The latter literally own the organisation and manipulate support using various vote shopping strategies just as other businesses do. In this framework, elections are never really “free and fair”, whether the party uses a delegate system or one based on a “one man one vote” principle. 

Those who lose, as Mr Panday did in 2010, immediately allege that they “wuz robbed”. 

The cry is ritualistic, and is meant to provide the winners with a licence to capture resources and losers with a rhetorical base with which to keep their supporters mobilised and ready for future encounters.  

I suspect this is what Mr Panday is about. His aim is to dislodge the current leadership of the UNC and replace it with an alternative that would include the old war horses whom he led in struggle at the Aranjuez Savannah  The base of the alliance will include the sugar union

Interestingly, Panday has always been of the view that he “owned” the UNC and resented the fact that some “Jackass” had dared to claim otherwise. “Ownership” by the masses in sugar was a convenient myth.  He saw himself as  the iconic leader of the party who should be an object of veneration and  treated kindly and decently since he had to “live with himself”.

He could not be treated as if he was a mere shareholder. Eric Williams also at times behaved as if he was vested with the mandate of heaven and owned the PNM. Manning, for his part, argued that the role of the party was to support the leadership.

Similar behaviour is evident in respect of the leader of the Independent Liberal Party (ILP). 

The circumstances under which the party emerged leaves no doubt that its avowed purpose was to capture power. 

Warner would of course argue that he was forced out of the UNC by a cabal, and that the party groups chose him to be their candidate and not Khadijah Ameen. The decision as to whether he should form a party  was one that  was forced upon him.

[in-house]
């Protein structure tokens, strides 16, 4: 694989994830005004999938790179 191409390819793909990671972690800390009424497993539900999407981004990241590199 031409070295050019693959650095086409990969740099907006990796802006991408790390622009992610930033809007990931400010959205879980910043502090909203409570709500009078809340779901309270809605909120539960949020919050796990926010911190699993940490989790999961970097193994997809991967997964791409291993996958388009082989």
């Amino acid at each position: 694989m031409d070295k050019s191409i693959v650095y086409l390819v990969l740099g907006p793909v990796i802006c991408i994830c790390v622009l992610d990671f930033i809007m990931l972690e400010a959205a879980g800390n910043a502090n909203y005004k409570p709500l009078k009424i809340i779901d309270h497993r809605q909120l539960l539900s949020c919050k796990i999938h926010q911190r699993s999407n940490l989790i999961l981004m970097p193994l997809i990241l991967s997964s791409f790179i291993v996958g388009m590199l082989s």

He had no choice.

Whatever the truth as to whether Warner was forced out of the party or whether that outcome was engineered, the fact is that the party constructively belongs to Jack. What is now of interest  is what will be the ILP’s future’s stance  in relation to the UNC and the PNM. Warner’s comments seem to indicate that he intends to be entrepreneurial, and that the ILP would give way to the UNC if it showed  evidence of resurrection. It is however not clear what would come of the UNC if it splits into two wings, one led by Panday and Ramjack, and the other led by Kamla et al. What will happen to those who left the UNC to go to the ILP? Will they pay a price for having been prodigal?

Amidst the confusion, what is assured that there would not be any authoritative  institution which could deal authoritatively with the condensing parties.  Our constitution does not recognise parties. It recognises candidates for elections and Members of Parliament. As the chairman of the EBC, Norbert Masson, recently reminded us, a party is a business and should be treated as such.